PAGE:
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Mechanism of interferon biological effects Volume 3, issue 4, Juillet - Août 1997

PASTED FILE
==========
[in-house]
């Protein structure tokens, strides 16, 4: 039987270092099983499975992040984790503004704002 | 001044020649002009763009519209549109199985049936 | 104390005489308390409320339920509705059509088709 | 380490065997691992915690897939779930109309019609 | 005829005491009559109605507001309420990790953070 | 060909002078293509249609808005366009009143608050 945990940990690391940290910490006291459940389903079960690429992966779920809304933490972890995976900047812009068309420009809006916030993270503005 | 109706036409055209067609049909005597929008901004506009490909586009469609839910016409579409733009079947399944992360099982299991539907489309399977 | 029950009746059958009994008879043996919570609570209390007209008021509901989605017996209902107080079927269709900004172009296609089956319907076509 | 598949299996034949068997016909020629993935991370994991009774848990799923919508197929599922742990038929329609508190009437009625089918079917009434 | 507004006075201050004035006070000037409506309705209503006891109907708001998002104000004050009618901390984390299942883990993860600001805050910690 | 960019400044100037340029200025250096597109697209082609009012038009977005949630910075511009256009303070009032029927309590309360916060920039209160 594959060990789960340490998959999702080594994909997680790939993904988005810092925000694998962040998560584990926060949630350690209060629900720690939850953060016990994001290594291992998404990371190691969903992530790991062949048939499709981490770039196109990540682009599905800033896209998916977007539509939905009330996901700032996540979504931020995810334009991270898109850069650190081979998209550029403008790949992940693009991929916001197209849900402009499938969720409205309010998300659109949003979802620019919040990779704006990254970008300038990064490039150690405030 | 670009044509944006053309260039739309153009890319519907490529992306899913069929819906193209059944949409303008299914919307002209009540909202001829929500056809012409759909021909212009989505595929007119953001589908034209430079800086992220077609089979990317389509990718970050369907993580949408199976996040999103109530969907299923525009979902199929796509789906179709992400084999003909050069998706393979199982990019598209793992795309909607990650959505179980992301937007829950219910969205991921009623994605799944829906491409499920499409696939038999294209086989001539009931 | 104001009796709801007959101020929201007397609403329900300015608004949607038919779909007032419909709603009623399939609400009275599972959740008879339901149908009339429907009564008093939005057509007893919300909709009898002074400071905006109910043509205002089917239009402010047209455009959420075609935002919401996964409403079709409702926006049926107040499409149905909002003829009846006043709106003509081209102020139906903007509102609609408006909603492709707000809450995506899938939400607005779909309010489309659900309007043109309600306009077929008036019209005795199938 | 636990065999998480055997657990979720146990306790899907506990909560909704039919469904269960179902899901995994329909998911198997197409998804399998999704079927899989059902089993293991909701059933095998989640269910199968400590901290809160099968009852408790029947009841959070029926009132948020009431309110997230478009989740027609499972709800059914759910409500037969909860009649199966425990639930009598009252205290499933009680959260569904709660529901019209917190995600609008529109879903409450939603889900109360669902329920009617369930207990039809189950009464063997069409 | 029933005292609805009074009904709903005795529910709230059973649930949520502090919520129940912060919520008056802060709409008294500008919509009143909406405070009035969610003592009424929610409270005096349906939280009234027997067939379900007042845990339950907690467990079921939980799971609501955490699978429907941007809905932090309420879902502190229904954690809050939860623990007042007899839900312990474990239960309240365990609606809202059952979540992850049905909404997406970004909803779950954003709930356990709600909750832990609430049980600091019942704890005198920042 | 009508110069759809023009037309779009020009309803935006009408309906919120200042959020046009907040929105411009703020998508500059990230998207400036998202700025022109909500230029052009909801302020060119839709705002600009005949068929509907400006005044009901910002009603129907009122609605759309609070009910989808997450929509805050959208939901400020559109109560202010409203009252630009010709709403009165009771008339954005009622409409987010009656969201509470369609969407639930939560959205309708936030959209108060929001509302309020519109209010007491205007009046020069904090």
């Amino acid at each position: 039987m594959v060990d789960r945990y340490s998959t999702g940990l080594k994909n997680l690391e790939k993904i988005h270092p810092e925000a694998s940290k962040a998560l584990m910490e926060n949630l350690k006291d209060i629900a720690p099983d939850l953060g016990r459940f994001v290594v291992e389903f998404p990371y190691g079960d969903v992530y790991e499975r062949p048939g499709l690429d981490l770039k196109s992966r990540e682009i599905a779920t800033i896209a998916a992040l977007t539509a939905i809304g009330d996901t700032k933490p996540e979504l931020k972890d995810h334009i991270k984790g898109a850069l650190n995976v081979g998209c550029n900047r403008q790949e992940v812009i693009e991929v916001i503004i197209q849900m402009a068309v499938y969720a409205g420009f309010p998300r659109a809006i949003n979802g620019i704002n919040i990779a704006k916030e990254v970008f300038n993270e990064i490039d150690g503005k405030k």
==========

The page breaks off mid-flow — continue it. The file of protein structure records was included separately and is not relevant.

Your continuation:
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Interferons (IFN) are a family of proteins secreted by almost all cellular types. All IFNs have the capacity to induce an antiviral state. IFN are also intercellular mediators involved in the modulation of cell proliferation and differentiation, in the activation of NK cells and cytotoxic T lymphocytes. They display many immuno-modulating properties, and have anti-tumor effects. IFN play an essential role in the regulation of HLA expression. According to their antigenic and molecular properties, IFN are divided in two major classes : type I IFN : IFN-a, IFN-b, IFN-w and IFN-t, and type II IFN : IFN-g. As many cytokines and growth factors, the effect of IFN are initia- ted through their interaction with specific cell surface receptors. Type I IFN share a common receptor different from that of type II IFN. Binding of IFN to their specific receptors leads to the activation of associated tyrosine kinases of the Janus kinase family (Jak). The latent cytosolic transcription factors (STAT) are then phosphorylated, translocated to the cell nucleus where they bind to enhancer elements of inducible target genes.